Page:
Give thanks in all circumstances… —1 Thessalonians 5:17a
Can you remember the first time you were told to say “thank you,” even though you didn’t feel thankful? Maybe it was for the Christmas present your aunt and uncle gave you that wasn’t exactly what you had spent every waking moment daydreaming about. Nevertheless, you were told to be grateful. And there was some important lesson to learn there, right? It was (and is) good to recognize the effort that people put forth to care for us.
While dashed childhood hopes for the right Christmas present may seem trivial in adulthood, I do think there is something important to consider about the ways we experience gratitude today—especially under circumstances of injustice. What does it mean to be grateful when life is unjust?
Let’s not forget that many of our societal structures are built upon a quid pro quo model of gratitude. As a benefactor, I do this for you, and you as the beneficiary say thank you and remember that you owe me one. What if we could transition to a pro bono model of gratitude, where we recognize that we are not the owners of the goodness that we receive? We are simply stewarding the goodness that comes our way—the life we’ve been given, the love we experience, the joys we know, the air we breathe, the rain that renews the earth, and so much more.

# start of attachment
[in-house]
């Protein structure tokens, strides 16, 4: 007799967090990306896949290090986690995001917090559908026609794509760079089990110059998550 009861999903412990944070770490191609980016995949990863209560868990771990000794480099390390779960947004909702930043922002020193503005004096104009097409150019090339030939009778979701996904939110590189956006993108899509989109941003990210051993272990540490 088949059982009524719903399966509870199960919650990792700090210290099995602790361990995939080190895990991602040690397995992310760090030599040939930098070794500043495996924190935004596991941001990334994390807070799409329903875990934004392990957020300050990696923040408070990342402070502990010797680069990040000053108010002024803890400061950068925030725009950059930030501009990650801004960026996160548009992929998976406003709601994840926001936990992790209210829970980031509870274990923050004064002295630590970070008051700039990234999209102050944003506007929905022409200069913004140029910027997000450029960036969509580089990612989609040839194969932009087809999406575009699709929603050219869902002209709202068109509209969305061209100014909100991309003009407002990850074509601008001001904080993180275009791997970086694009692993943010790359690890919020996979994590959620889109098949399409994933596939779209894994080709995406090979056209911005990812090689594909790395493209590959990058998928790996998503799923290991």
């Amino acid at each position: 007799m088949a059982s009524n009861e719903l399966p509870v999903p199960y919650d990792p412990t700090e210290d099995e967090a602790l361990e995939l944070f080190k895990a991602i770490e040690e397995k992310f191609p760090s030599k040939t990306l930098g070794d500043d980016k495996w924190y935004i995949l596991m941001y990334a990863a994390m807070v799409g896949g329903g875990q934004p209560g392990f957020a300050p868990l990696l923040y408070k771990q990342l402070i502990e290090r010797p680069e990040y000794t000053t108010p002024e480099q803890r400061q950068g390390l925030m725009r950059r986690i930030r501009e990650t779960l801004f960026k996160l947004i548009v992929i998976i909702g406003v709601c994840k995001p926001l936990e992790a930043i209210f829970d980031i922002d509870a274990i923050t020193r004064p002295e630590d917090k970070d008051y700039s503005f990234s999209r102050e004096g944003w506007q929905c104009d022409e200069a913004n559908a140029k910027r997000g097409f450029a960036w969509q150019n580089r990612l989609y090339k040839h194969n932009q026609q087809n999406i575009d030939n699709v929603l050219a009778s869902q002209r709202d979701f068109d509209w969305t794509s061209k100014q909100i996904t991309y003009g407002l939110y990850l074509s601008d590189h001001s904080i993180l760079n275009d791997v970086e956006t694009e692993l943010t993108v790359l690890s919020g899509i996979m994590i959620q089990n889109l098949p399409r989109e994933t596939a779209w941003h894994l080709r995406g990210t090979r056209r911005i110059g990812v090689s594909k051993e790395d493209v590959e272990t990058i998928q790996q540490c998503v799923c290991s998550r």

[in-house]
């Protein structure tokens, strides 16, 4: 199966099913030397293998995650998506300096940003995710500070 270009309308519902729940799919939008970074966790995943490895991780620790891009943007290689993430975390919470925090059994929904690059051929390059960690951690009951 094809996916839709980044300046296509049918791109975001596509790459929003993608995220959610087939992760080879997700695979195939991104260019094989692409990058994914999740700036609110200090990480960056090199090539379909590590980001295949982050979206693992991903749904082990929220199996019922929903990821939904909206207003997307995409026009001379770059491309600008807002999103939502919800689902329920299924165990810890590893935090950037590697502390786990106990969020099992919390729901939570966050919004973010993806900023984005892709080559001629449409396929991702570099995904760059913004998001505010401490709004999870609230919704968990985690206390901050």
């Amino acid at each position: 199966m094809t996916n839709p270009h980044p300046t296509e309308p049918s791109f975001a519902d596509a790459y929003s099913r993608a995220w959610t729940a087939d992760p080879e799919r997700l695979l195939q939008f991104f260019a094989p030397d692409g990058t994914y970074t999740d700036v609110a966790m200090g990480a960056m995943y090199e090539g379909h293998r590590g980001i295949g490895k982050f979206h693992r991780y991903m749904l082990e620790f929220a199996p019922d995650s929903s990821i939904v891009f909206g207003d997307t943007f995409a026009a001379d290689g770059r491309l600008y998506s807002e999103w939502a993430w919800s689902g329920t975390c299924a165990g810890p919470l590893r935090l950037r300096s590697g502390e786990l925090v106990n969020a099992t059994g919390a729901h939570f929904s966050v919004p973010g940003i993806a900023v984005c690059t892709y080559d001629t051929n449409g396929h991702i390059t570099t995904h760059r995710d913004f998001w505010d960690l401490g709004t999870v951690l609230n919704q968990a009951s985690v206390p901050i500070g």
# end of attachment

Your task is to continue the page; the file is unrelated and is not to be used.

As we come to terms with the goodness that is inherent in our complicated existence, we can more readily see ourselves as flowing through these cycles of receiving and giving. Gratitude becomes less about owing a benefactor who holds power over us, and more about recognizing the goodness we have received. And then sharing it with those in need.
Spirit, wherever we find ourselves today—whether with plenty or with little—we pray that you would help us recognize the abundance you have provided to us in creation. May we freely receive and freely give with open hands today. Amen.
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